Some of you have probably been coveting Google Shopping Express, the service which delivers groceries and other items from local retailers directly to your door on the same day, ever since it launched. But with an extremely limited rollout in only certain areas of San Francisco, Los Angeles, and New York City, it's not exactly widespread. A report in ReCode says that Google plans to spend a huge sum of money, as much as $500 million, to give the shopping service a true nationwide rollout, covering major urban areas from coast to coast.

shopping express

Depending on where and when a more sizeable Google Shopping Express service rolled out, it could directly challenge Amazon Prime Fresh, Amazon's same-day delivery service, which is currently only available in some California cities. Unlike Amazon's service which leverages the company's enormous distribution network, Google Shopping Express sends couriers to local retail partners like Target and Staples, then combines the shopping and delivers it to the customer. Currently the service uses a $5 per-store fee, but ReCode seems to think that a flat annual service fee (very much like Amazon's Prime and Prime Fresh options) will be the choice for the nationwide system. A Google representative wouldn't discuss specifics, but said that the company would "sustain [our] investment over time as this gets going."

So why does Google, a company with no sizeable physical distribution system, care about same-day doorstep delivery? According to the report, it's all about the search. Super-fast delivery would heavily increase the impulse buy factor, and allowing Google's search and advertising customers to tie into the system would be a boon for the lucrative product or "shopping" search engine. ReCode also cites anonymous sources that say at least some retailers want to integrate the Shopping Express system into their own online check-out processes.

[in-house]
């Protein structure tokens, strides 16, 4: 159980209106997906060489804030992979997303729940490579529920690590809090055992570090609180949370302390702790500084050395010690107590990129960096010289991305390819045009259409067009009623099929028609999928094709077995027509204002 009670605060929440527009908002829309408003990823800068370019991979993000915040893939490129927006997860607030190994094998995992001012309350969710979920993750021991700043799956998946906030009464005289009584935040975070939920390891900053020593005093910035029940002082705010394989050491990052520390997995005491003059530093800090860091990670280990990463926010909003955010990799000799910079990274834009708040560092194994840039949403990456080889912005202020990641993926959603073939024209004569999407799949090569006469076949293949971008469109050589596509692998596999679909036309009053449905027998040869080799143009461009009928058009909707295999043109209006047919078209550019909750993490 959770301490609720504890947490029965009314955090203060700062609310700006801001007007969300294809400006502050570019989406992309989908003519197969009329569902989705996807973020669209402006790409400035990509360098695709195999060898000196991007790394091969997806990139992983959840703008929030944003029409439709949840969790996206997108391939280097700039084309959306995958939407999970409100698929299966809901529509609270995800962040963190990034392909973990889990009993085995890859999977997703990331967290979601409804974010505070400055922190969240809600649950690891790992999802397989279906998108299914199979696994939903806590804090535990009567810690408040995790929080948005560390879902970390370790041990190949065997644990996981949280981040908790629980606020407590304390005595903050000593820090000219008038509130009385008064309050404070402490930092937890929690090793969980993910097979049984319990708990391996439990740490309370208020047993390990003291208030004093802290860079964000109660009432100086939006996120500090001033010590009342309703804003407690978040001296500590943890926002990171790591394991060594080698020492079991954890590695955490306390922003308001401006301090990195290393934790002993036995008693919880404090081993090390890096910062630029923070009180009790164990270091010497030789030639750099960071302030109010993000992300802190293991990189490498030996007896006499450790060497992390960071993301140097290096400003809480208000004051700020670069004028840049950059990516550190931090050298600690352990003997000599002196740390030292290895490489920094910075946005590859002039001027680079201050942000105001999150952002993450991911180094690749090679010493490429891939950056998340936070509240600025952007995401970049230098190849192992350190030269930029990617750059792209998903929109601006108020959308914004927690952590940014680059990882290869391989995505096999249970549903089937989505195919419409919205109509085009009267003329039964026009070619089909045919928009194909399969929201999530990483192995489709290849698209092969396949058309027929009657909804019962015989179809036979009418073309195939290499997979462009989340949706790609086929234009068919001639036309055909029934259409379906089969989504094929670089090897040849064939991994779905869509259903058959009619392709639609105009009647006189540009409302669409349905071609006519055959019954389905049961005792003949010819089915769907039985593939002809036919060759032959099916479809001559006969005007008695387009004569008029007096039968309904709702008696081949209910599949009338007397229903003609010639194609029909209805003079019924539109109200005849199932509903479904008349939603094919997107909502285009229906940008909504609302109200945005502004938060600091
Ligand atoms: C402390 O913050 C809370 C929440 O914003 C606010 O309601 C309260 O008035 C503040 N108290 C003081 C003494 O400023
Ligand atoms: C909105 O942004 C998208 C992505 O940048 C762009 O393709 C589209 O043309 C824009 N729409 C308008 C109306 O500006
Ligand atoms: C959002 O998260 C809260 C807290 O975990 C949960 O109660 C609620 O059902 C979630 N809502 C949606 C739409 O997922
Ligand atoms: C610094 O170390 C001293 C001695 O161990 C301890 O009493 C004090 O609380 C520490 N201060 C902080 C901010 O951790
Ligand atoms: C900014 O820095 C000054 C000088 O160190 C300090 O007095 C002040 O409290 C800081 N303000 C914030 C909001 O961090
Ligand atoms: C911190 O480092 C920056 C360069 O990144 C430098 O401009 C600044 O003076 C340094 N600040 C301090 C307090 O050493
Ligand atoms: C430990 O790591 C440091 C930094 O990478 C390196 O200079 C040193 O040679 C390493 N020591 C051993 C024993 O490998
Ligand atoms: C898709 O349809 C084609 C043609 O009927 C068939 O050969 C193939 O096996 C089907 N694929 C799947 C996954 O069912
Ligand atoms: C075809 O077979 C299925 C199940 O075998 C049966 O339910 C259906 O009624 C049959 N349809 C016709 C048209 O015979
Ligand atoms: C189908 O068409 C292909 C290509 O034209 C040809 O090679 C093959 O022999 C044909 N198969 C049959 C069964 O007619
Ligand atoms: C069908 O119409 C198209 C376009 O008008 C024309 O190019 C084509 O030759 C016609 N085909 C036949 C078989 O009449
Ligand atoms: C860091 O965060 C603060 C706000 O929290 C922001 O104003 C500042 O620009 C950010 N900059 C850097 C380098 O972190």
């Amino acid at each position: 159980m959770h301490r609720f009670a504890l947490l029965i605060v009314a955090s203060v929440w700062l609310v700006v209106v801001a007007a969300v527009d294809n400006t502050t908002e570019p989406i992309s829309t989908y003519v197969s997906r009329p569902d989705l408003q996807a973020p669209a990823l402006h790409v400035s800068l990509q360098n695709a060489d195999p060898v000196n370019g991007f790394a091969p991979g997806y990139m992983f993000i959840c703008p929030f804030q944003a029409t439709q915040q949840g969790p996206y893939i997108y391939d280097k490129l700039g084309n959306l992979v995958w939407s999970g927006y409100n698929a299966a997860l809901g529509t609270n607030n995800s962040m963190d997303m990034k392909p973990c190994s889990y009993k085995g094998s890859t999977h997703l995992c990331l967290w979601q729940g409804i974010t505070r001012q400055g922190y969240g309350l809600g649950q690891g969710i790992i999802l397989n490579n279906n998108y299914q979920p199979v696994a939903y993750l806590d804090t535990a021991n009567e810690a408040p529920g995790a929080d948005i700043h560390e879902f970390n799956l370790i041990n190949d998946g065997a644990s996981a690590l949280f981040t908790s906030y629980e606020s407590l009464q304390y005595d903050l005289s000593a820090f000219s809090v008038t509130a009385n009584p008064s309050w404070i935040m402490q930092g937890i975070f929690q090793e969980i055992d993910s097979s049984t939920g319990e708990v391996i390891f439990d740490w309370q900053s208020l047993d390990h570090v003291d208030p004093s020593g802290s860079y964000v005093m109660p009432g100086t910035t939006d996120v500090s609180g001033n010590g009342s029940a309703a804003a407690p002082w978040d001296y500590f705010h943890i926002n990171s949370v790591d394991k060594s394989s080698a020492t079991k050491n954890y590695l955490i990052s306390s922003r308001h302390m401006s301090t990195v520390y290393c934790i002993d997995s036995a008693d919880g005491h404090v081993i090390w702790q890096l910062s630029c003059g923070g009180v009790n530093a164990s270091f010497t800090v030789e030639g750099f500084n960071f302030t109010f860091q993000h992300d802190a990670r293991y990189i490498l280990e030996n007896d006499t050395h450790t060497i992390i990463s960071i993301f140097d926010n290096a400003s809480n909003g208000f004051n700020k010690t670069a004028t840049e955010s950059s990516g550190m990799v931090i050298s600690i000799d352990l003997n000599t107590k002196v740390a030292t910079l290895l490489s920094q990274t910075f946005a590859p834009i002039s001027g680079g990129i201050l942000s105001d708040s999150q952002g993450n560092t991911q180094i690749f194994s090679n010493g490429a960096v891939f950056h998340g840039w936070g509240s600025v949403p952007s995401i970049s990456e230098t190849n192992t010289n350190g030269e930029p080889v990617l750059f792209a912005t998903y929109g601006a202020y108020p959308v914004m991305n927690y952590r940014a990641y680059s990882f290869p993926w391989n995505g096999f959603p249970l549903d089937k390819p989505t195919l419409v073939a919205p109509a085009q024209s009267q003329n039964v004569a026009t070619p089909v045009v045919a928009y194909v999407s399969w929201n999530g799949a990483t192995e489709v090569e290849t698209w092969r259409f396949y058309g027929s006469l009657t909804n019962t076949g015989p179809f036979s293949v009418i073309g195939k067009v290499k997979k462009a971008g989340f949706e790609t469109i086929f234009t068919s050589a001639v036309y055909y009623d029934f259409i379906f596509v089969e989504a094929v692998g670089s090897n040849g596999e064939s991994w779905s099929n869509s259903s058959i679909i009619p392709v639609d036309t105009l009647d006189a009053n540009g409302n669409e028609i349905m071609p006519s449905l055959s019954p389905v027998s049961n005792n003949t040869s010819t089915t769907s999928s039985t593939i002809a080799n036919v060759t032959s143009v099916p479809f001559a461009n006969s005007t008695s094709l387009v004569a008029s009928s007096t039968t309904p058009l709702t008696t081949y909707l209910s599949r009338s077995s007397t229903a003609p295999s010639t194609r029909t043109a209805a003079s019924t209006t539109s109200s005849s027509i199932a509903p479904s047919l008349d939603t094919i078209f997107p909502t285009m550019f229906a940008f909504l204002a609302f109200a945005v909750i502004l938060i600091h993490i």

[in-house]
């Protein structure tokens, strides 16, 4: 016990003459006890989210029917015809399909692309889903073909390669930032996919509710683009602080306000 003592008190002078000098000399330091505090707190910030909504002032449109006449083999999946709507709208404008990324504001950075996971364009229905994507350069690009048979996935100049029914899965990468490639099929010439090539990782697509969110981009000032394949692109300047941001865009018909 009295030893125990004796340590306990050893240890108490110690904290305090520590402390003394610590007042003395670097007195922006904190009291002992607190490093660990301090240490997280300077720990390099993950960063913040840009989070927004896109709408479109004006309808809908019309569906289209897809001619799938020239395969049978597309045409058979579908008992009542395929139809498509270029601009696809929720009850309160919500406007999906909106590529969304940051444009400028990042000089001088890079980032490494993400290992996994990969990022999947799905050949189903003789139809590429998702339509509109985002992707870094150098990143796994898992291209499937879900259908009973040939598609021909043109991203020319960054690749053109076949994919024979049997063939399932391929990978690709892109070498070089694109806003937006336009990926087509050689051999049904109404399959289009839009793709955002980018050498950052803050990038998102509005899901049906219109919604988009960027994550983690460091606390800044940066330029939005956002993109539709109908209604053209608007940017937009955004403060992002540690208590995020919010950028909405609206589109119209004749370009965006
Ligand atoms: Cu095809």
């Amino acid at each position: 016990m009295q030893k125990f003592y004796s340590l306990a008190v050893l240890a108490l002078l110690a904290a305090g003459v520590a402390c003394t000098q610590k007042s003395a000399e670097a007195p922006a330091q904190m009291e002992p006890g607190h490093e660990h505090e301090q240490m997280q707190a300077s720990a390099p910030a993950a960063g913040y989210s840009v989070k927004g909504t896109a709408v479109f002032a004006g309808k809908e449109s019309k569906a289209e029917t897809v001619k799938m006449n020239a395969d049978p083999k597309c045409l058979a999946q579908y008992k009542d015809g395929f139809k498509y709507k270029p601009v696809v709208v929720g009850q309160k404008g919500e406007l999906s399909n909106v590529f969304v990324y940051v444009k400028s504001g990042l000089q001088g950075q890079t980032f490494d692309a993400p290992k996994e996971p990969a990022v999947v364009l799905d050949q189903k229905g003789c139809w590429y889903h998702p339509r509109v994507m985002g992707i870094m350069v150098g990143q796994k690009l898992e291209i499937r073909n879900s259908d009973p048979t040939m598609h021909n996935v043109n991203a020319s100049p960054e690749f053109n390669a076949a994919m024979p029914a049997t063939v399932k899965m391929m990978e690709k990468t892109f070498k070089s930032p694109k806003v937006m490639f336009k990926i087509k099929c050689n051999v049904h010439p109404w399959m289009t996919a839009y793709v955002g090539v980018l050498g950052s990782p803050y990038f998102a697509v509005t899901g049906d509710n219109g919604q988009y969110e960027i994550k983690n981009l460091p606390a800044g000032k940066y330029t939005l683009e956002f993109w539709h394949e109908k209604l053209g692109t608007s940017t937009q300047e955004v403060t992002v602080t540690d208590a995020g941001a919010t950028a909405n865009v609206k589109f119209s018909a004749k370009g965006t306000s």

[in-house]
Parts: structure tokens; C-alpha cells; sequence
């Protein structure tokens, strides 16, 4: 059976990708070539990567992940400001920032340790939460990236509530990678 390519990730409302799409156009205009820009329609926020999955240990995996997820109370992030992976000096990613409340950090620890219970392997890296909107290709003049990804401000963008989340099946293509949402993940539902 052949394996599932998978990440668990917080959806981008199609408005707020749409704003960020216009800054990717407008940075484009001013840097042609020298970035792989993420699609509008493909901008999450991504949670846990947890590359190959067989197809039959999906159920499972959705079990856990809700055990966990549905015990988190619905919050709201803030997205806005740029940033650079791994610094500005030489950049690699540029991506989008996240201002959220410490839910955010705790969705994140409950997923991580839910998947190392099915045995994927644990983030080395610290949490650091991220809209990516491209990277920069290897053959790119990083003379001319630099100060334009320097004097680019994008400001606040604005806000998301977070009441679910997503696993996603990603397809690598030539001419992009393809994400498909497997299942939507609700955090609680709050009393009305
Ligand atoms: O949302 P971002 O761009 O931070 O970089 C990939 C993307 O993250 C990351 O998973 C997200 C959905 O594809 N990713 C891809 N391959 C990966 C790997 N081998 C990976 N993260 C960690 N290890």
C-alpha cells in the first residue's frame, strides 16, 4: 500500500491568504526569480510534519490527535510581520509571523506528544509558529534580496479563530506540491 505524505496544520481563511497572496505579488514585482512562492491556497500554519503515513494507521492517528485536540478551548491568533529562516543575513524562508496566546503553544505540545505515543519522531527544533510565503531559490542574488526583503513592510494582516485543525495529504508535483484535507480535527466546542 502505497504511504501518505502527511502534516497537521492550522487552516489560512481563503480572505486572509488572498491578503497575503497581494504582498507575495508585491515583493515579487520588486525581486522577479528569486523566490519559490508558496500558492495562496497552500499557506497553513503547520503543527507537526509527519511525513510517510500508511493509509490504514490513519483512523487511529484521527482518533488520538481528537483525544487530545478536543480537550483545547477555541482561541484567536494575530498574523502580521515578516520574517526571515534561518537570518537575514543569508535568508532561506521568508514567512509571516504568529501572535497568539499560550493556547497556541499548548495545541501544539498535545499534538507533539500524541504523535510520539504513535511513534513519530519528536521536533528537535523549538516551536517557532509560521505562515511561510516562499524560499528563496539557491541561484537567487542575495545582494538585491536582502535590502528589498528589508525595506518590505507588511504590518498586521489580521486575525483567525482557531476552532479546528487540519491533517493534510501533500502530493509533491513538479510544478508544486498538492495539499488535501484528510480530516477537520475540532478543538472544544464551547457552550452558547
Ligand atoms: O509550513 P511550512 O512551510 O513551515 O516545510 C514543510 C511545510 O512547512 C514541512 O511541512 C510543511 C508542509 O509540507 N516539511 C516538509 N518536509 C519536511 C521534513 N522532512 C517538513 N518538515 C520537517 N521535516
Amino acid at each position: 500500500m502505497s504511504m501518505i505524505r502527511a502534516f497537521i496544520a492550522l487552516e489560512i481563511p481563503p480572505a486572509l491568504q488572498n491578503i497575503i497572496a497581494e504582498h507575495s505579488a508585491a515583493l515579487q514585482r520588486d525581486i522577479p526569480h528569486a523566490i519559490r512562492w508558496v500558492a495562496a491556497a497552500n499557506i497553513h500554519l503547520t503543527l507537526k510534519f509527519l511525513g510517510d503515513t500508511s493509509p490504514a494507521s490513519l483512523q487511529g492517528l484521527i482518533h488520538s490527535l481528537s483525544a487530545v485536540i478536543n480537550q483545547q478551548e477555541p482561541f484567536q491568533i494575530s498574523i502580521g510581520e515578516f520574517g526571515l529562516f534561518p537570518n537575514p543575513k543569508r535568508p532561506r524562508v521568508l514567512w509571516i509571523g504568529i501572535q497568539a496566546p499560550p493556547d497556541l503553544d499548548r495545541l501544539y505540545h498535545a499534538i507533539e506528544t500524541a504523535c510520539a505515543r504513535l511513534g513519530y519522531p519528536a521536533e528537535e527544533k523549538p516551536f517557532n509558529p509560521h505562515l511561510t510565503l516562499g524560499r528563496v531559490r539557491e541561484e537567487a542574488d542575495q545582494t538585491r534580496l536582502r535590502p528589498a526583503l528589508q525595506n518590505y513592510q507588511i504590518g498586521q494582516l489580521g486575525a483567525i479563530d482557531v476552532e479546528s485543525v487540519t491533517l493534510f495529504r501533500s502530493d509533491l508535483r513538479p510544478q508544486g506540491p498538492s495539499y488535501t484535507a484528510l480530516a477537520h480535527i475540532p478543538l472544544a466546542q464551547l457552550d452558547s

One thing's for sure: a handful of American cities for Google, Amazon, and their various direct shopping competitors leaves a lot of room to grow. Whoever expands their system the fastest will have an incredible advantage in the growing market.

Source: ReCode

Michael Crider
Michael is a native Texan and a former graphic designer. He's been covering technology in general and Android in particular since 2011. His interests include folk music, football, science fiction, and salsa verde, in no particular order.

  • Munchy

    Now I can be even MORE lazy

  • Fatal1ty_93_RUS

    Today - a few cities

    Tomorrow - the whole country

    And the day after - THE WHOLE WORLD!


  • Matthew Jacobson

    I'm confused... wasn't Amazon Prime Fresh all about groceries? Wasn't there another name for their same-day delivery?

    • PhilNelwyn

      It's name's actually "Same-Day Delivery."

  • jamaall


  • Nir Galon

    I think it's also have something to do with the self driving cars, now it's Google's workers, but maybe in couple of years it would be just Google self driving car that will stop at your door.

  • black

    Who's product are they selling/delivering?

  • Rupert_Pupkin

    I would like to order a case of cold Bud long necks and half a dozen rubbers to be delivered pronto!

  • AbbyZFresh

    Yet Google can't even expand Fiber like this?

    • Matthew Fry

      Yeah, because hiring some guy to shop all day is the same amount of work as laying millions of miles of fiber lines underground. Google is taking over already built fiber networks and it still takes forever. Besides... Google Fiber might not be the greatest deal ever. If I recall correctly, they'll hand it off to whomever after 7 years. Since Comcast et all have the biggest pockets, it will probably just go to them and you'll be paying $75/mo for 12mbps Internet access again.

  • Matthew Fry

    I would pay so many money dollars to not have to get up off my ass and go to the store.